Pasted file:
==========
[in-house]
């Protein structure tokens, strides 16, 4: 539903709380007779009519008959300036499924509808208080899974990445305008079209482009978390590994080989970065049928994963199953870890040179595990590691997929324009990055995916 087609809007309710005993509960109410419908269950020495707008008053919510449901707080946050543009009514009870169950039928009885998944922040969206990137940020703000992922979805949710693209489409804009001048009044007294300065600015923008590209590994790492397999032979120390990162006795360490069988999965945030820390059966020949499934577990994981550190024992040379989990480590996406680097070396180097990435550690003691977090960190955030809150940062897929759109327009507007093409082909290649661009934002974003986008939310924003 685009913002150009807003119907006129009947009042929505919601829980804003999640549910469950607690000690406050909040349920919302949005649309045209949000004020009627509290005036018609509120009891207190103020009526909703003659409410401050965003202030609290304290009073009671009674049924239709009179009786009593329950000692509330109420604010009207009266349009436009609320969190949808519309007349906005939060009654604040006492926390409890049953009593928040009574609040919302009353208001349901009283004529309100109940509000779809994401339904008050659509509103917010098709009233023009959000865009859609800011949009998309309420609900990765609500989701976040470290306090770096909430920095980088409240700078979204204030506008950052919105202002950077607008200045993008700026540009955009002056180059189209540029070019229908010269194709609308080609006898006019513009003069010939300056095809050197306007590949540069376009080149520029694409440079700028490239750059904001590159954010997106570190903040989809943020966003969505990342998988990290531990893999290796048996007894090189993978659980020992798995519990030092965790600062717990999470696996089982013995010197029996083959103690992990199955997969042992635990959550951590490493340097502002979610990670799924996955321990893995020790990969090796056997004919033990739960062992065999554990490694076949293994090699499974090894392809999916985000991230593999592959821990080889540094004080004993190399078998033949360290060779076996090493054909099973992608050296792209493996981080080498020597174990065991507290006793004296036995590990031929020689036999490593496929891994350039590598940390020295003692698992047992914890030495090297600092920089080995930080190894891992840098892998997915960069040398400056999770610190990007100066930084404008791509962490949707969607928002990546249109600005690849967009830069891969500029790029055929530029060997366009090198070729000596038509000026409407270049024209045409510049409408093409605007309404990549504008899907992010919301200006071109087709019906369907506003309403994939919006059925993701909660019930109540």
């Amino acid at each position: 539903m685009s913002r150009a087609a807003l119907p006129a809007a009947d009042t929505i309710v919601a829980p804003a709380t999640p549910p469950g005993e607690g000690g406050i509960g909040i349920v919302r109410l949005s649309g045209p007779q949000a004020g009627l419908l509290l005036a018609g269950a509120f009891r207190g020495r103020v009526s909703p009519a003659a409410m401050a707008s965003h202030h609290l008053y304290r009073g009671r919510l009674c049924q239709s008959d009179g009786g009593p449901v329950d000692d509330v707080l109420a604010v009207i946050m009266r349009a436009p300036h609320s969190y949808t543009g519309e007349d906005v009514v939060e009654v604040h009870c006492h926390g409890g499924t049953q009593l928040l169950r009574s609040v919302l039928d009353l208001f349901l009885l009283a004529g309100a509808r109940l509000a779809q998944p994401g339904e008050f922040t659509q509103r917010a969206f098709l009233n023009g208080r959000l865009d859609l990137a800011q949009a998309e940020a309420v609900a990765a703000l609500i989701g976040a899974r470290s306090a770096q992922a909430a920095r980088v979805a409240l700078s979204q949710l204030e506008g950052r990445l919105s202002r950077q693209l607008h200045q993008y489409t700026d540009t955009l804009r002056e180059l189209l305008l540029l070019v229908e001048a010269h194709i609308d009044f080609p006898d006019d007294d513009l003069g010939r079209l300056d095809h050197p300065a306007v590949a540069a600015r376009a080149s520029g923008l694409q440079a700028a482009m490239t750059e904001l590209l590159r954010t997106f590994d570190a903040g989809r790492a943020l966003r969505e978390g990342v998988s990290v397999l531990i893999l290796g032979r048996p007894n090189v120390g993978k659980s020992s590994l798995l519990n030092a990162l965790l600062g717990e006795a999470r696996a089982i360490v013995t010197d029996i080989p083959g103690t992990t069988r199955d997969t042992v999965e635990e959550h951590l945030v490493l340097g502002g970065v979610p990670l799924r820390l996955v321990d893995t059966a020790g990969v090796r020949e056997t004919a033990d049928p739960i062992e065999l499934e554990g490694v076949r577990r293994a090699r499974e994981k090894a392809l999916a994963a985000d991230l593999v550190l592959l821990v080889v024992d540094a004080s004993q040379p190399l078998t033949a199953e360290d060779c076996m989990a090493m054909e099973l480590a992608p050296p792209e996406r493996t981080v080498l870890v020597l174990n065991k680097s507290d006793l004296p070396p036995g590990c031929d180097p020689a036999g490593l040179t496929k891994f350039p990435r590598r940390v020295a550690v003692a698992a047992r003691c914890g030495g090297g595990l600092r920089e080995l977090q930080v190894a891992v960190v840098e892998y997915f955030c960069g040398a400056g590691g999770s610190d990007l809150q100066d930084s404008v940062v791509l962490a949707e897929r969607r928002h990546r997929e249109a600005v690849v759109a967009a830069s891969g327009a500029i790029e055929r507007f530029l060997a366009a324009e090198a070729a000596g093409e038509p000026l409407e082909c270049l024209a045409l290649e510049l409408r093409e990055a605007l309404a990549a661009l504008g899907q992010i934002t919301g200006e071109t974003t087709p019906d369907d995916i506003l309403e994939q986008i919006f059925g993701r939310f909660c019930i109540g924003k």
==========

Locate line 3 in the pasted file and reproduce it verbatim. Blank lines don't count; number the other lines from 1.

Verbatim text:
């Amino acid at each position: 539903m685009s913002r150009a087609a807003l119907p006129a809007a009947d009042t929505i309710v919601a829980p804003a709380t999640p549910p469950g005993e607690g000690g406050i509960g909040i349920v919302r109410l949005s649309g045209p007779q949000a004020g009627l419908l509290l005036a018609g269950a509120f009891r207190g020495r103020v009526s909703p009519a003659a409410m401050a707008s965003h202030h609290l008053y304290r009073g009671r919510l009674c049924q239709s008959d009179g009786g009593p449901v329950d000692d509330v707080l109420a604010v009207i946050m009266r349009a436009p300036h609320s969190y949808t543009g519309e007349d906005v009514v939060e009654v604040h009870c006492h926390g409890g499924t049953q009593l928040l169950r009574s609040v919302l039928d009353l208001f349901l009885l009283a004529g309100a509808r109940l509000a779809q998944p994401g339904e008050f922040t659509q509103r917010a969206f098709l009233n023009g208080r959000l865009d859609l990137a800011q949009a998309e940020a309420v609900a990765a703000l609500i989701g976040a899974r470290s306090a770096q992922a909430a920095r980088v979805a409240l700078s979204q949710l204030e506008g950052r990445l919105s202002r950077q693209l607008h200045q993008y489409t700026d540009t955009l804009r002056e180059l189209l305008l540029l070019v229908e001048a010269h194709i609308d009044f080609p006898d006019d007294d513009l003069g010939r079209l300056d095809h050197p300065a306007v590949a540069a600015r376009a080149s520029g923008l694409q440079a700028a482009m490239t750059e904001l590209l590159r954010t997106f590994d570190a903040g989809r790492a943020l966003r969505e978390g990342v998988s990290v397999l531990i893999l290796g032979r048996p007894n090189v120390g993978k659980s020992s590994l798995l519990n030092a990162l965790l600062g717990e006795a999470r696996a089982i360490v013995t010197d029996i080989p083959g103690t992990t069988r199955d997969t042992v999965e635990e959550h951590l945030v490493l340097g502002g970065v979610p990670l799924r820390l996955v321990d893995t059966a020790g990969v090796r020949e056997t004919a033990d049928p739960i062992e065999l499934e554990g490694v076949r577990r293994a090699r499974e994981k090894a392809l999916a994963a985000d991230l593999v550190l592959l821990v080889v024992d540094a004080s004993q040379p190399l078998t033949a199953e360290d060779c076996m989990a090493m054909e099973l480590a992608p050296p792209e996406r493996t981080v080498l870890v020597l174990n065991k680097s507290d006793l004296p070396p036995g590990c031929d180097p020689a036999g490593l040179t496929k891994f350039p990435r590598r940390v020295a550690v003692a698992a047992r003691c914890g030495g090297g595990l600092r920089e080995l977090q930080v190894a891992v960190v840098e892998y997915f955030c960069g040398a400056g590691g999770s610190d990007l809150q100066d930084s404008v940062v791509l962490a949707e897929r969607r928002h990546r997929e249109a600005v690849v759109a967009a830069s891969g327009a500029i790029e055929r507007f530029l060997a366009a324009e090198a070729a000596g093409e038509p000026l409407e082909c270049l024209a045409l290649e510049l409408r093409e990055a605007l309404a990549a661009l504008g899907q992010i934002t919301g200006e071109t974003t087709p019906d369907d995916i506003l309403e994939q986008i919006f059925g993701r939310f909660c019930i109540g924003k």